Thursday, November 1, 2007

German Memory

From my spot on the meticulously well-maintained old wooden bench, I could see the entire square. It was medieval, with grey cobblestones on the ground and grey stone facades on all of the buildings. Grey pigeons were everywhere. In the middle of the square was a circular two-foot deep pool that held coins from all over the world. The tossers were trying to buy a blessing, (or maybe just a little luck), from the angel who watched over the pool.
Rather than paying a small admission price and entering the boxy, inelegant cathedral looming over one end of the square, I preferred to sit outside of the tourist attraction and watch the action at the interface of tourists and locals.
It was a warmer than normal late October day and the cafes and bars all had their full complement of tables along the fringes of the square. Because it was early in the afternoon, the café tables were emptying and the bar tables were not yet filling. In fact, there were more pigeons than people at many of the tables.
Amid the general hubbub, my attention was drawn to some combination of motion and sound off at the northwest corner of the square. There was what appeared to be an elderly Eastern European gentleman yelling Slavic insults at a giggling German boy of eleven or twelve. The word “apoplectic” should hardly ever be used, but in this case it is the exact right word. The old man was apoplectic.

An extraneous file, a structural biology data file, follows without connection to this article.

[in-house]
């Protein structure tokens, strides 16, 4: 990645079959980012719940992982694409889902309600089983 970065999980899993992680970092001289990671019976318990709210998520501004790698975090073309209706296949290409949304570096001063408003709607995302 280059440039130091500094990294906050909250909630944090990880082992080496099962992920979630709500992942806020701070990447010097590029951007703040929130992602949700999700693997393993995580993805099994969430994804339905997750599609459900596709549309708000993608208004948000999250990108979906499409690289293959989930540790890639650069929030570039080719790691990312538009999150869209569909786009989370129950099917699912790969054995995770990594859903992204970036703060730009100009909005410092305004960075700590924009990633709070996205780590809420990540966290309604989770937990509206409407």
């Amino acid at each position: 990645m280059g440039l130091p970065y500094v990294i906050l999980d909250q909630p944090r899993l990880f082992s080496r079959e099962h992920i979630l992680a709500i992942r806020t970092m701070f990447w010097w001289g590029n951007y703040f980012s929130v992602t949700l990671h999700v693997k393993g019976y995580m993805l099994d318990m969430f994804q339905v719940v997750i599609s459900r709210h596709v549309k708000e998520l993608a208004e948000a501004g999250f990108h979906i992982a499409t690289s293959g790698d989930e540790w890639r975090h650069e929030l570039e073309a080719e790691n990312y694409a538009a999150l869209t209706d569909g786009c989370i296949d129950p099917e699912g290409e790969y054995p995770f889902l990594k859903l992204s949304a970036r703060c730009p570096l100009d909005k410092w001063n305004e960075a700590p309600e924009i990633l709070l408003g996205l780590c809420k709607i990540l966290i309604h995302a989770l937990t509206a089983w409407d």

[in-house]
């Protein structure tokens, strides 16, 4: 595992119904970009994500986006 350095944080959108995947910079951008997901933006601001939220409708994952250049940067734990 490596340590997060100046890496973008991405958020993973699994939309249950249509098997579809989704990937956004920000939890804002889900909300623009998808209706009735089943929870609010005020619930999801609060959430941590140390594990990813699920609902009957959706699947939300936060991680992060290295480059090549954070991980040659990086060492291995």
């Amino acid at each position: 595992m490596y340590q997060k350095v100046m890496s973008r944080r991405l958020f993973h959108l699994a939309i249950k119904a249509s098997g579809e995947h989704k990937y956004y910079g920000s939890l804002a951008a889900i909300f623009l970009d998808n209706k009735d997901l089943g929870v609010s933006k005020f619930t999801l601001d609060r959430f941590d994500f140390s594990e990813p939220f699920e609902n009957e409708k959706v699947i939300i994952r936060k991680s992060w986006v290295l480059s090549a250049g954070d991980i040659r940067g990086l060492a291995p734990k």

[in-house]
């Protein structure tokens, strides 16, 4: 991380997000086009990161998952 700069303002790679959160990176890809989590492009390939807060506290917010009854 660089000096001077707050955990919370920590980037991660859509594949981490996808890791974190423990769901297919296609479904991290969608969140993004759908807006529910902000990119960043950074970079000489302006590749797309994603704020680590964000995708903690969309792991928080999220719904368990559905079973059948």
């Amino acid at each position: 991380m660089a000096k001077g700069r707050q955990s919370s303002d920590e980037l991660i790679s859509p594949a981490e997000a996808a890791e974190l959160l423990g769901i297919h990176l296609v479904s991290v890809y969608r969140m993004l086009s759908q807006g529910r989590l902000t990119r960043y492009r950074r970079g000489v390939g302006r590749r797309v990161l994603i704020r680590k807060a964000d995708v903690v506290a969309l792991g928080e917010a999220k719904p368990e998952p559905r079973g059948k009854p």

The more he yelled and lurched toward the young boy, the harder the boy laughed and backed away, staying just out of reach of the old man’s grasp and flying spittle. Eventually the old man gave up and joined the line in front of the cathedral.
The boy went back to the corner and took up a position in a doorway just out of sight of those entering the square from a narrow, picturesque cobbled street lined with pensiones and inns. From his position, he could glance out at a plate glass window across the way and see tourists as they approached the square, but they could not see him.
This was clearly something he had done before, as his timing was impeccable. When he identified a person with just the right gait, he would rip a wad of bread from the cheap loaf clutched in his left hand. Using prodigious powers of triangulation, he would choose an exact spot on the cobblestones where the side street entered the square and then, when the time was exactly right, he would toss the wad of bread in a gentle arc.
If he had figured everything correctly, (which he did more often than not), the bread, the pigeon, and the tourist’s foot would all occupy the very same space for just a moment. After that moment, the tourist would be screaming, the bread would be flat, and the pigeon would be hurtling through the air, having been kicked by a European in mid-stride. The boy would be doubled up in fits of laughter on the sidewalk. And for an hour or so that particular day, so would I.

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